back to article What do Zuck, Sergey, @Jack and Bezos have in common? They don't want encryption broken

Opposition to the Australian government's proposed crypto-busting legislation is gathering pace, with internet and telco giants deciding to speak with a single voice. Local companies like Telstra and Optus have added their names to the Alliance for a Safe and Secure Internet, which is opposed the Australian government's plans …

  1. Dabbb Bronze badge

    Hmm

    Interesting conundrum.

    From one side there's not many reasons to trust government, on the other side it does not try take over all aspects of life, censor everything it does not like and sell your information to the anyone ready to pay.

    I think I'll stick with government in this one, at least theoretically it can be reelected.

    1. Anonymous Coward
      Anonymous Coward

      US-Govt .vs. Auz-Govt - 'Surveillance'

      Think I'll skip both, all travel plans to those parts now cancelled!

      Time to go elsewhere, the rest of the world is just as amazing!

      1. Dabbb Bronze badge

        Re: US-Govt .vs. Auz-Govt - 'Surveillance'

        You'll run out of countries in next 10 years or so.

      2. Julz
        Black Helicopters

        Re: US-Govt .vs. Auz-Govt - 'Surveillance'

        I think you might have to increase your no go countries a bit. Just a starter for ten:

        https://en.wikipedia.org/wiki/List_of_government_mass_surveillance_projects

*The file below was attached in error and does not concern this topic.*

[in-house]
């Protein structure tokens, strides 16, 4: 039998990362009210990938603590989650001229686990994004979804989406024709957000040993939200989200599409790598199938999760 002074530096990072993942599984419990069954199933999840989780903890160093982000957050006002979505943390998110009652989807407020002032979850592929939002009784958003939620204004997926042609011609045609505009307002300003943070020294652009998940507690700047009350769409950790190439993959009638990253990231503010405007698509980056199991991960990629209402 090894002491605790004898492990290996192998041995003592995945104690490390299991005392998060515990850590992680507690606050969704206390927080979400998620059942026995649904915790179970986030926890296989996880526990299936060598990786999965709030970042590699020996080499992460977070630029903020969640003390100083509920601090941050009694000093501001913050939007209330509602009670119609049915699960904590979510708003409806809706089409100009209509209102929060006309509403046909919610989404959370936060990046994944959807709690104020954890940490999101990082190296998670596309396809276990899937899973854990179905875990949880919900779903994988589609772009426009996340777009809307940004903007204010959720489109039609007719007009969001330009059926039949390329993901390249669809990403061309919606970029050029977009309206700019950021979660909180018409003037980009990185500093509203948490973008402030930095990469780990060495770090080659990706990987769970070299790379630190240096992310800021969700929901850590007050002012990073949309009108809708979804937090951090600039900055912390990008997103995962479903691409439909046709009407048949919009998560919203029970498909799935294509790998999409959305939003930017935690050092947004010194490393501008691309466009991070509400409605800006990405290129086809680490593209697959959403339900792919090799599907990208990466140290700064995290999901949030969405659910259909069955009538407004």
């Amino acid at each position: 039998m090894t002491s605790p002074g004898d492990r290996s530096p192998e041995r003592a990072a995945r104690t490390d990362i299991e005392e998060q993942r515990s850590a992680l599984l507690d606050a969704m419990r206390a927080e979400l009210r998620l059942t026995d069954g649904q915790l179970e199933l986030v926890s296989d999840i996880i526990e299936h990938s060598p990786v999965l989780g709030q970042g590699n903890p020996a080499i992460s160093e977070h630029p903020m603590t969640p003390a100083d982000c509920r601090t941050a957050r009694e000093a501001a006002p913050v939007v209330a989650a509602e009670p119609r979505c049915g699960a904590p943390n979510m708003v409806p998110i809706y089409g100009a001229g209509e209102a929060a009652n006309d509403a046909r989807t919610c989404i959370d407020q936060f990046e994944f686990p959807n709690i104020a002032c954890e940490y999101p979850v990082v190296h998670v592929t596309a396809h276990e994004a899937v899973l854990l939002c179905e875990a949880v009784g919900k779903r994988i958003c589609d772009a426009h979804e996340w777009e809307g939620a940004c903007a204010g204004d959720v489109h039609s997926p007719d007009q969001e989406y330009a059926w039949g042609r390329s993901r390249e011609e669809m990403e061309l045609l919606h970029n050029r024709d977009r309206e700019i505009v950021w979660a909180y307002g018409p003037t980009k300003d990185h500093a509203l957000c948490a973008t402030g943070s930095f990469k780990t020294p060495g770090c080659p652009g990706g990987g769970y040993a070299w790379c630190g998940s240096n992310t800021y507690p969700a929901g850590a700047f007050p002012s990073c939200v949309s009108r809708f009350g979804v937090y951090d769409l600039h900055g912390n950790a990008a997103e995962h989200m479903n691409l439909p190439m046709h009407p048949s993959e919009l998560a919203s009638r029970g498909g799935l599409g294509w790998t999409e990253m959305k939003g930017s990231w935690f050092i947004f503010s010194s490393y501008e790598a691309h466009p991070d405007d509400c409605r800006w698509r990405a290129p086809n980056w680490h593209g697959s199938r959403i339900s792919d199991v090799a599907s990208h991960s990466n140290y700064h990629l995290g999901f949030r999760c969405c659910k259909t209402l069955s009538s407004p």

3. Tomato Krill

        Re: US-Govt .vs. Auz-Govt - 'Surveillance'

        Gosh, *all* travel plans to the area?

        Ripping up your nonexistent tickets as we speak?

    2. A.P. Veening

      Re: Hmm

      No conumdrum at all. When government and big money collide, I just put a curse on both houses and look at other parties involved. In this case the position of organizations like Digital Rights Watch, local ISOC chapter Internet Australia, Amnesty International and the Human Rights Law Centre is telling and at least in this case I side with them.

    3. Barrie Shepherd

      Re: Hmm

      "I think I'll stick with government in this one, at least theoretically it can be reelected."

      That won't make the matter go away, just leaves a nice platform for any new government to play with. An incoming government will not be repealing any laws soon

      ".......it does not try take over all aspects of life, censor everything it does not like and sell your information to the anyone ready to pay."

      Maybe not yet, but when they can they most likely will.

      1. Toilet Duk

        Re: Hmm

        If an incoming government inherits a total surveillance system then it will not relinquish that power. Like Isildur with the ring of power.

    4. Teiwaz Silver badge